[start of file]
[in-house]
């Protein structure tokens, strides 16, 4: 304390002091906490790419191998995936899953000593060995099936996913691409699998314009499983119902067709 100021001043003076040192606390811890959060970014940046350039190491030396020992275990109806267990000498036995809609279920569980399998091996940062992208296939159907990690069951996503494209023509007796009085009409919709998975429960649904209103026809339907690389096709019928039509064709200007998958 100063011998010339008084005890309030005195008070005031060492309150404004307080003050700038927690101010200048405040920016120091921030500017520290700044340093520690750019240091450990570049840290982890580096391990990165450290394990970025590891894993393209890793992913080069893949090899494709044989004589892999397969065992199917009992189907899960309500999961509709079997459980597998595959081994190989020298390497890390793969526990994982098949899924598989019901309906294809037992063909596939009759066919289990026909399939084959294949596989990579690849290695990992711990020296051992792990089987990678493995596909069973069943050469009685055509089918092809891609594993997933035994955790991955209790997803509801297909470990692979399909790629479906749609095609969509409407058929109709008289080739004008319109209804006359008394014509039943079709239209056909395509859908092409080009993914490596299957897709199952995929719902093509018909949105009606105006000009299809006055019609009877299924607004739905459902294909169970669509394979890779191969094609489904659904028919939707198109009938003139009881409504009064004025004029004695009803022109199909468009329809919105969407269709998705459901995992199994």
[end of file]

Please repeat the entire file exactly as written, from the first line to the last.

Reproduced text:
[in-house]
């Protein structure tokens, strides 16, 4: 304390002091906490790419191998995936899953000593060995099936996913691409699998314009499983119902067709 100021001043003076040192606390811890959060970014940046350039190491030396020992275990109806267990000498036995809609279920569980399998091996940062992208296939159907990690069951996503494209023509007796009085009409919709998975429960649904209103026809339907690389096709019928039509064709200007998958 100063011998010339008084005890309030005195008070005031060492309150404004307080003050700038927690101010200048405040920016120091921030500017520290700044340093520690750019240091450990570049840290982890580096391990990165450290394990970025590891894993393209890793992913080069893949090899494709044989004589892999397969065992199917009992189907899960309500999961509709079997459980597998595959081994190989020298390497890390793969526990994982098949899924598989019901309906294809037992063909596939009759066919289990026909399939084959294949596989990579690849290695990992711990020296051992792990089987990678493995596909069973069943050469009685055509089918092809891609594993997933035994955790991955209790997803509801297909470990692979399909790629479906749609095609969509409407058929109709008289080739004008319109209804006359008394014509039943079709239209056909395509859908092409080009993914490596299957897709199952995929719902093509018909949105009606105006000009299809006055019609009877299924607004739905459902294909169970669509394979890779191969094609489904659904028919939707198109009938003139009881409504009064004025004029004695009803022109199909468009329809919105969407269709998705459901995992199994």